She says she feels traumatized when she remembers her friends who are suffering, like Rafiatou, who is still in Bangui.

Itna's teacher, Cecile Mvogo, says most of the children find it difficult to integrate into their new environment.

Refugee children from C.A.R. have difficulty understanding languages spoken in eastern Cameroon, such as French and Gbaya, Mvogo says, so she uses a kind of sign language to communicate and to make them feel more comfortable.

Security issues

The conditions in the camps sparse, and refugees complain of water and food shortages. The U.N. refugee agency said as of April, just 5 percent of the funding needed for the refugees this year had been pledged.

The government is pleading with donors to mobilize resources to help the refugees, said Rene Emmanuel Sadi, Cameroon's minister of territorial administration and decentralization.

Security issues have also contributed to tensions with host communities.

Last week, the government of Cameroon arrested 30 refugees accused of harvesting food from local farms. They were sent back to the camps and asked not to leave unless they were returning to their country.

In addition, residents and local officials say fighters from the Central African Republic use the border zone in eastern Cameroon as a staging ground. Armed men from C.A.R. have been accused of kidnapping residents for ransom or stealing cattle and money.


One group of young refugees, however, has found a way to run a business outside the camps.

They started their poultry farm on the outskirts of Moloundou with 15 chickens. Three years later, the farm has 400 birds and has hired five staff members, including one Cameroonian.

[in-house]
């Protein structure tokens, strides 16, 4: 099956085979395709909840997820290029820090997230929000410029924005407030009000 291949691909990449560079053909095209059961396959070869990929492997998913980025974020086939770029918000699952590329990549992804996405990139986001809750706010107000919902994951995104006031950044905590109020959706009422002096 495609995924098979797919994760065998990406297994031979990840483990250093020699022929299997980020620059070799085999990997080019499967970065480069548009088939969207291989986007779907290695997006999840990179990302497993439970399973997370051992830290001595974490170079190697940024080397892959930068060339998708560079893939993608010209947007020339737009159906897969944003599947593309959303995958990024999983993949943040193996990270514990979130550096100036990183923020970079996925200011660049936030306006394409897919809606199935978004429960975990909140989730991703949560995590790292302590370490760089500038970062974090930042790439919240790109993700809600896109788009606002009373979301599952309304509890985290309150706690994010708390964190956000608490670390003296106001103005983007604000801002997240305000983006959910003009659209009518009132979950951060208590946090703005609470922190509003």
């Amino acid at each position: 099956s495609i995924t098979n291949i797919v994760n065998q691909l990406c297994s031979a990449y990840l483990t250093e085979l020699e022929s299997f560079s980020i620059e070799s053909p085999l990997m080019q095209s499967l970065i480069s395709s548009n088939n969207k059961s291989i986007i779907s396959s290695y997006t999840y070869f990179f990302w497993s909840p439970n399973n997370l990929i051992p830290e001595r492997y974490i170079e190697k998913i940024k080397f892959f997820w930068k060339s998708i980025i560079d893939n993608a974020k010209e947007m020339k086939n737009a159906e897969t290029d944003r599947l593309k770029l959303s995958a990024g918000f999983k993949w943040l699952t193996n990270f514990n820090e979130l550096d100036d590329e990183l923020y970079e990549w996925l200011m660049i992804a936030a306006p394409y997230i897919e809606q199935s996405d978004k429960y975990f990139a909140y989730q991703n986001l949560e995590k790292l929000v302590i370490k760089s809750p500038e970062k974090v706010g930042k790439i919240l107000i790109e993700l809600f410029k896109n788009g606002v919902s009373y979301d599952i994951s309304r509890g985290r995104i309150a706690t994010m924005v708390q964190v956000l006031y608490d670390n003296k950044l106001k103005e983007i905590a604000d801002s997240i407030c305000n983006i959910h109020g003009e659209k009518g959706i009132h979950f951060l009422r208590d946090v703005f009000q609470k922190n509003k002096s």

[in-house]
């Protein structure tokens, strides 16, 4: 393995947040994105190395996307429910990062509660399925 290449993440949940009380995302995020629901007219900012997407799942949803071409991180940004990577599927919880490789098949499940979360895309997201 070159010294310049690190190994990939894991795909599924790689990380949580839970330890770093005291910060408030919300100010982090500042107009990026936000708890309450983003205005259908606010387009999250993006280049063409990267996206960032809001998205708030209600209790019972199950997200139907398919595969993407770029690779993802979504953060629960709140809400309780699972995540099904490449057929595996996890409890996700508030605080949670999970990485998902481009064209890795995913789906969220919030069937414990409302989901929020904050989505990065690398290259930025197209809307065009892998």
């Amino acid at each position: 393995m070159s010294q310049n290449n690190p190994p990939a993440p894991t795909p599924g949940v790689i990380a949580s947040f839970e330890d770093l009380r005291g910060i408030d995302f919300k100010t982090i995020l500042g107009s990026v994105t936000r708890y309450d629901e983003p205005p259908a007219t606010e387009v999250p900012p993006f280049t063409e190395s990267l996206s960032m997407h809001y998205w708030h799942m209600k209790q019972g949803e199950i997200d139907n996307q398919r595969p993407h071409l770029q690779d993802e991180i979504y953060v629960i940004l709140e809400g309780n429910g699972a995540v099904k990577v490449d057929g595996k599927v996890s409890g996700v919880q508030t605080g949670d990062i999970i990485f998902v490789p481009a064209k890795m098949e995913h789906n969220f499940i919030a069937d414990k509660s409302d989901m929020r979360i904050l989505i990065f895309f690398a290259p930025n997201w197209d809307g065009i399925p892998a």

But it wasn't easy.

Their first effort was growing and selling vegetables, says Rigobert Abazene. However, some people drove them from the plot of land they had cleared in the bush.

They didn't give up.

Flavien Malaka, 21, who saw his parents and uncle killed before he escaped to Cameroon, said he and his business partners refused to compromise their futures and the future of their country by forgoing their educations. However, they needed money to pay for school. So, they built the poultry farm with sun-dried bricks they molded themselves.

Malaka is now a third-year political science student at Cameroon's Yaounde 2 University. The poultry farm earns enough money to pay the university fees for all 10 young men.

Source: Voice of America


PRETORIA, -- State-owned power utility company Eskom has rescheduled electricity interruptions to three Eastern Cape municipalities following non-payment of their bills.

The power utility had planned the pending interruptions of bulk electricity to the municipalities of Raymond Mhlaba, Walter Sisulu and Inxuba Yethemba for Wednesday. However, the interruptions have been rescheduled for Friday.

This is to allow the municipalities additional time to make adequate payment or to table firm debt settlement proposals to Eskom.

Over the last few days, Eskom has been engaging the municipalities and the provincial government regarding the pending interruptions.

We are still hopeful that we will be able to find mutually acceptable solutions before Friday, 15 September. We firmly believe that the interruption of supply to any customer for non-payment is always the option of last resort and we will continue to engage the municipalities over the next two days in an attempt to avert the supply interruptions, said Eskom.

Last month, Cooperative Governance and Traditional Affairs Minister Des Van Rooyen said several municipalities were complying with the arrangements made with Eskom to settle their electricity debt.

The Minister said this when he briefed media after President Jacob Zuma convened a meeting with political office bearers from all three spheres of government � Ministers, Premiers and Mayors � at Tuynhuys in Cape Town.

According to figures provided by the Presidency after the meeting, 58 municipalities owe the power utility R7.5 billion.



JOHANNESBURG, -- South African Finance Minister Malusi Gigaba has urged tax practitioners to assist the government in efforts to get taxpayers to pay their fair share.We encourage you as tax professionals to help us send the message that individuals an...